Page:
Cracks in the System: How a Sex Offender Was Able to Go Undetected

 

 

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by: Analisa Novak

Cracks in the system Central Connecticut State University uses to monitor sex offenders allows registered sex offenders to attend school undetected. The flaws came to light this past summer after it was revealed that a student on the registry had attended for a year without state police or university knowledge.

CCSU is the only Connecticut State University that does not list the names of sex offenders on the campus website.

Federal law only requires the school to make the information accessible for those on campus.

CCSU does this by providing a link to the Connecticut Sex Offender Registry, the minimum to comply with the Campus Sex Crime Prevention Act.

“It’s a judgment call,” said Mark McLaughlin, Associate Vice President, Marketing & Communications.

That’s the same federal law that Southern, Eastern and Western Connecticut state universities also have to follow.

The three schools, like CCSU, also provide that generic link but they go further and provide the names of the student sex offender and registry numbers on their website.

“We do this because the CT sex offender list is always changing, there are some offenders that still list SCSUs address on the official registry, that don’t go here. By making sure our campus list is accurate and up to date, we can better provide the information,” SCSU Campus Detective Cynthia Torres said.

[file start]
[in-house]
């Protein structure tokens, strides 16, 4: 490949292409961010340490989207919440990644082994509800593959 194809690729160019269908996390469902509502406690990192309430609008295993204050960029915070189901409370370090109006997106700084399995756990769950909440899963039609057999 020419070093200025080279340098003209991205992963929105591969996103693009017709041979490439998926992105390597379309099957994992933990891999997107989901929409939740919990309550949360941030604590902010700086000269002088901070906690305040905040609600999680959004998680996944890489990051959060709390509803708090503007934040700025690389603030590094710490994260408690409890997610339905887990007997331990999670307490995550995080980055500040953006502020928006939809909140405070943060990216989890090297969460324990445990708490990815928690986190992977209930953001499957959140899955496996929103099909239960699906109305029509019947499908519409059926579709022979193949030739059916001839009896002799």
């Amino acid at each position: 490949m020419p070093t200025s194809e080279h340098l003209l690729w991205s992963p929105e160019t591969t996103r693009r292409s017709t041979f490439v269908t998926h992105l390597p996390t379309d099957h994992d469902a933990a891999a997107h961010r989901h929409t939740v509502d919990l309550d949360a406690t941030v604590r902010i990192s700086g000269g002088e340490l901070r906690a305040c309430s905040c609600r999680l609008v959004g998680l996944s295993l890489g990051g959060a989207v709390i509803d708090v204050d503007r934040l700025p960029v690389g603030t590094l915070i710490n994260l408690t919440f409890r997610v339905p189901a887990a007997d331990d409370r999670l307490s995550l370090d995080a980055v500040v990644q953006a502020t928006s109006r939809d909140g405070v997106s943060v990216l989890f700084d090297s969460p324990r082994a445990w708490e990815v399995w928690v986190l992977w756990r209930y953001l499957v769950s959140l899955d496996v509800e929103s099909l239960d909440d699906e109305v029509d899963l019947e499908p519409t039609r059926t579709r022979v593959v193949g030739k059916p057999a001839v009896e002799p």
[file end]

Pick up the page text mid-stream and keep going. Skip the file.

The state also provides the CSUs with a list of sexual offenders on the database so they can cross-reference applicants and existing students as well.

This secondary check, if done, could also catch any offenders who are failing to disclose. This is done at the request of the university.

“They check our list (statewide registry list) against their list (campus list), to see if there is anyone going to school who is on the registry. If they notice that there is someone on there, who they have questions about, and contact us and ask if a particular student is listed being at the university on the registry and we say no, now we know there’s a violation and that’s a felony,” CT State Police Sergeant Matthew Garcia said.

The CT state registry list states that seven offenders use CCSU as their school address.

According to the most up-to-date list, which only the CCSU police have, only four offenders currently attend CCSU.

CCSU Police has listed a student who is a registered offender by the wrong name. His first and last name were mixed up on their hardcopy list and if students were to search for him on the state registry, using the name provided by the CCSU police, the name wouldn’t appear

“I think it’s important for the safety of our campus that the sex offender list is easily accessible by students and the more transparency on issues around sexual violence, the better,” said Sarah Dodd, CCSU Victim Advocacy and Violence Prevention Specialist.

According to Gregory Sneed, CCSU Chief of Police and Director of Public Safety, there is an interview process that registered sex offenders go through before they become a student on campus.

“Sex offenders are required to register where they reside and where they are going to school. So by virtue of that, they notify the state, the state then notifies us. We then call them in and to just have a conversation with them.”

Prospective students choose to do the Common Application or the CCSU College Net application.

Both these applications ask prospective students to disclose any misdemeanors or felonies.

Applicants cannot go forward with the online application without selecting either yes or no.